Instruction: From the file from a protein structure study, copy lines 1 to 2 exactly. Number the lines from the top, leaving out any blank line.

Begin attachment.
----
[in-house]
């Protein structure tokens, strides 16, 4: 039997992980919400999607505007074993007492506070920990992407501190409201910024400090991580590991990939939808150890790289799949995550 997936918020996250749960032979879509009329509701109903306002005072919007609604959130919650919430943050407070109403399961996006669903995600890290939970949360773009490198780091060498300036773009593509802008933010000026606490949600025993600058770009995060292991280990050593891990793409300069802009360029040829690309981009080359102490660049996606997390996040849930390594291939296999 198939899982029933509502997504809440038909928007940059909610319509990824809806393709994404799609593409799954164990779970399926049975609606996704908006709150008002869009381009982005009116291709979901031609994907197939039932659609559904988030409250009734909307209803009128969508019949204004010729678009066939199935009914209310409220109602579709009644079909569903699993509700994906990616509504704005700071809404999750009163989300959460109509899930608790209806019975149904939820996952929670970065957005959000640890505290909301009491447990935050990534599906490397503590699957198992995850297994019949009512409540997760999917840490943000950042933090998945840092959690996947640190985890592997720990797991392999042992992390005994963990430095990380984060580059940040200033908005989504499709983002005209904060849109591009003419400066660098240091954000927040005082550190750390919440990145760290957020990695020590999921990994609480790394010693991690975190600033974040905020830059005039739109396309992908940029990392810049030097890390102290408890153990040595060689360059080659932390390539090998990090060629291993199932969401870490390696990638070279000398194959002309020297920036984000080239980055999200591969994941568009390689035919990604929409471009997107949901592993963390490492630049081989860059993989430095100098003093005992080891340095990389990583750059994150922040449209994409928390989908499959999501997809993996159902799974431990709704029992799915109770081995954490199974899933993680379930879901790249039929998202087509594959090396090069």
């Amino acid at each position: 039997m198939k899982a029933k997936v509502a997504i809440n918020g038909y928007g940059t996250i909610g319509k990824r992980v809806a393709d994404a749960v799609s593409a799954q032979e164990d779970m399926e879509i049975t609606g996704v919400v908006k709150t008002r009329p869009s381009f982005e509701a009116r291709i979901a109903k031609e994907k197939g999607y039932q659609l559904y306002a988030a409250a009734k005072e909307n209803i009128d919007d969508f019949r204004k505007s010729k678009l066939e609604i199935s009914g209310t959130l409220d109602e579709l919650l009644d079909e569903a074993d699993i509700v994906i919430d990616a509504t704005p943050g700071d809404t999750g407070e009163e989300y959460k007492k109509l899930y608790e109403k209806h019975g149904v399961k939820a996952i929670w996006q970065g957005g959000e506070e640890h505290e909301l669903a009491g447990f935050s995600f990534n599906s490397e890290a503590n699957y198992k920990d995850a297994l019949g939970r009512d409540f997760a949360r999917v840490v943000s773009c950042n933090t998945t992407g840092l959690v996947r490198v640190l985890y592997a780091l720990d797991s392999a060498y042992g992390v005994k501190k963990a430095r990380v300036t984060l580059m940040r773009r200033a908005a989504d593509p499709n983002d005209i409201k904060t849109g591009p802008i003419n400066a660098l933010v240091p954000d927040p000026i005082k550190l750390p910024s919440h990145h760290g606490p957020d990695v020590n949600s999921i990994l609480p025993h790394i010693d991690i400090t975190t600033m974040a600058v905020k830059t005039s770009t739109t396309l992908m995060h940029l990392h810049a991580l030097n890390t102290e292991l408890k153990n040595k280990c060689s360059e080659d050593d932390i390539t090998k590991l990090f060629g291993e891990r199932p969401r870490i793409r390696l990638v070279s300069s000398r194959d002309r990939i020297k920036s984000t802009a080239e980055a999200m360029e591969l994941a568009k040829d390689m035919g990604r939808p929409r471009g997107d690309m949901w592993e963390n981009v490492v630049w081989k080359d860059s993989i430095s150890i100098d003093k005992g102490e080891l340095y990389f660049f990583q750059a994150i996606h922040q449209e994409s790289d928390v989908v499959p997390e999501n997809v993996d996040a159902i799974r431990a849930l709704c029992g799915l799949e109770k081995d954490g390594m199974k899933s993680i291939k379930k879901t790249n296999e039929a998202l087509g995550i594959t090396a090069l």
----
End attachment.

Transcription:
[in-house]
């Protein structure tokens, strides 16, 4: 039997992980919400999607505007074993007492506070920990992407501190409201910024400090991580590991990939939808150890790289799949995550 997936918020996250749960032979879509009329509701109903306002005072919007609604959130919650919430943050407070109403399961996006669903995600890290939970949360773009490198780091060498300036773009593509802008933010000026606490949600025993600058770009995060292991280990050593891990793409300069802009360029040829690309981009080359102490660049996606997390996040849930390594291939296999 198939899982029933509502997504809440038909928007940059909610319509990824809806393709994404799609593409799954164990779970399926049975609606996704908006709150008002869009381009982005009116291709979901031609994907197939039932659609559904988030409250009734909307209803009128969508019949204004010729678009066939199935009914209310409220109602579709009644079909569903699993509700994906990616509504704005700071809404999750009163989300959460109509899930608790209806019975149904939820996952929670970065957005959000640890505290909301009491447990935050990534599906490397503590699957198992995850297994019949009512409540997760999917840490943000950042933090998945840092959690996947640190985890592997720990797991392999042992992390005994963990430095990380984060580059940040200033908005989504499709983002005209904060849109591009003419400066660098240091954000927040005082550190750390919440990145760290957020990695020590999921990994609480790394010693991690975190600033974040905020830059005039739109396309992908940029990392810049030097890390102290408890153990040595060689360059080659932390390539090998990090060629291993199932969401870490390696990638070279000398194959002309020297920036984000080239980055999200591969994941568009390689035919990604929409471009997107949901592993963390490492630049081989860059993989430095100098003093005992080891340095990389990583750059994150922040449209994409928390989908499959999501997809993996159902799974431990709704029992799915109770081995954490199974899933993680379930879901790249039929998202087509594959090396090069």